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2016 Presidential Candidates’ Science Policy Platforms

Over the last year and a half, presidential candidates have provided hints as to what their science policy priorities would be if they were to win. Democratic nominee and former Secretary of State Hillary Clinton released details of her ‚ÄúInitiative on Technology and Innovation‚ÄĚ, which includes commitments to grow the budget of the National Science Foundation (NSF) and the research budgets at the Department of Energy and the Defense Advanced Research Projects Agency (DARPA). While Secretary Clinton‚Äôs published positions related to science primarily focus on computer science and technology, in response to a questionnaire from the Scientific American, Secretary Clinton…

Emilio Moran Named to National Science Board

The White House has¬†announced¬†the latest appointments to the National Science Board (NSB). Included in the 2016 class is¬†Dr. Emilio Moran¬†of Michigan State University. Dr. Moran is a respected researcher in the natural and social sciences, looking to better understand the interplay of human and environment interactions. The¬†National Science Board¬†is the policy-making body of the National Science Foundation (NSF) and also serves as an independent advisor to the President and Congress on federal science policy. Members of the 25-person Board are appointed by the President of the United States for six year terms. Appointment to the Board is a top honor…

NSF SBE Directorate Releases Dear Colleague Letter on Robust and Reliable Research, Invites Proposal Submissions

On September 20, Dr. Fay Lomax Cook, Assistant Director for the Directorate for Social, Behavioral, and Economic Sciences (SBE) at the National Science Foundation (NSF), released a Dear Colleague Letter on “Robust and Reliable Research in the Social, Behavioral, and Economic Sciences”. The letter announces the SBE Directorate’s interest in stimulating research to enhance the reliability and robustness of research in these areas of science. To accomplish this goal, the SBE Directorate has invited proposals on a variety of topics to its standing programs including: “Research to determine the extent of, causes of, or remedies for research in the social,…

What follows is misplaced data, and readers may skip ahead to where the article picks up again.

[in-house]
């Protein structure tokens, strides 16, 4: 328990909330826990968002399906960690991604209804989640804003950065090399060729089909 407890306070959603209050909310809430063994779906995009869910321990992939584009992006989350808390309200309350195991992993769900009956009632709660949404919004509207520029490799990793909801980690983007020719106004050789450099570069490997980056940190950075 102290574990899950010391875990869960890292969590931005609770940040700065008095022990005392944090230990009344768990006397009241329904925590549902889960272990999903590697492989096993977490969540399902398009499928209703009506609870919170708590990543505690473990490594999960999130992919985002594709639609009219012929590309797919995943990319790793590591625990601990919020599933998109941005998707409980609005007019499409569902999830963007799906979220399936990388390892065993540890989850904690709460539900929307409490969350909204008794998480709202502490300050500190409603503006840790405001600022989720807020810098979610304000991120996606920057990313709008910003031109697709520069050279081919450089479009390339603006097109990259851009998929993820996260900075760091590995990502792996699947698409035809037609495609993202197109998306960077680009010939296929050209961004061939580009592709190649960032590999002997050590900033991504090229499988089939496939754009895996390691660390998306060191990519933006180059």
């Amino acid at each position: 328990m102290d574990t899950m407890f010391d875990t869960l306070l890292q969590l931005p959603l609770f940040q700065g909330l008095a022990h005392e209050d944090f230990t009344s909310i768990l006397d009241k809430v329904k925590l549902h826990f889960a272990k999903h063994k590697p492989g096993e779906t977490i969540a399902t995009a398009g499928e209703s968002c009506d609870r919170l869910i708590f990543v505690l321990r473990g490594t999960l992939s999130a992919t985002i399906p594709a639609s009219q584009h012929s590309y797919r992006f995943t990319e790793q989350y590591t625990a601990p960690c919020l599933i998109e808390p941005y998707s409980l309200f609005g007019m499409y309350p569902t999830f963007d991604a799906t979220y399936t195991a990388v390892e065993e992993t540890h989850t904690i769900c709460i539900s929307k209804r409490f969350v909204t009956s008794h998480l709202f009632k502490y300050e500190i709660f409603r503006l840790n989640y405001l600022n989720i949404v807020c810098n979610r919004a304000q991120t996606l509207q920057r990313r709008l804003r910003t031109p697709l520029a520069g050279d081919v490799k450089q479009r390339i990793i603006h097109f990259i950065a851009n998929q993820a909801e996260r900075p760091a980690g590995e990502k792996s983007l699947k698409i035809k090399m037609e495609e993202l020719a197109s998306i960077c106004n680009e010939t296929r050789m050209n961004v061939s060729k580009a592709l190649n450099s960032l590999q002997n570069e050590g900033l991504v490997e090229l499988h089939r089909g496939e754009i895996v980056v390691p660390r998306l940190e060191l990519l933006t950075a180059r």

Congress Passes Stopgap Funding Bill, Returns to Campaign Trail

Congress successfully passed a stopgap funding bill on September 28 to keep the government operating into fiscal year (FY) 2017, which began October 1. The bill will fund the government until December 9 and includes a number of policy and funding provisions that have been hotly debated in recent months, including funding to combat the Zika virus and the opioid epidemic, as well as aid in response to the drinking water crisis in Flint, Michigan and flooding in Louisiana. The text of the Continuing Resolution is available here. Congress will reconvene following the elections in November and what happens next…

Congress Returns with Much Left Undone

Congress returns to work this week for one more stretch before the November elections. This will be the final work period before the current fiscal year (FY 2016) expires on September 30. That means some type of action is needed in the coming weeks to keep the federal government funded and operating come October 1. See COSSA‚Äôs analysis of the state of play of FY 2017 Appropriations bills for full details. In addition to action on the annual spending bills (which will undoubtedly result in a continuing resolution punting final action to after the election), Congress will be looking to…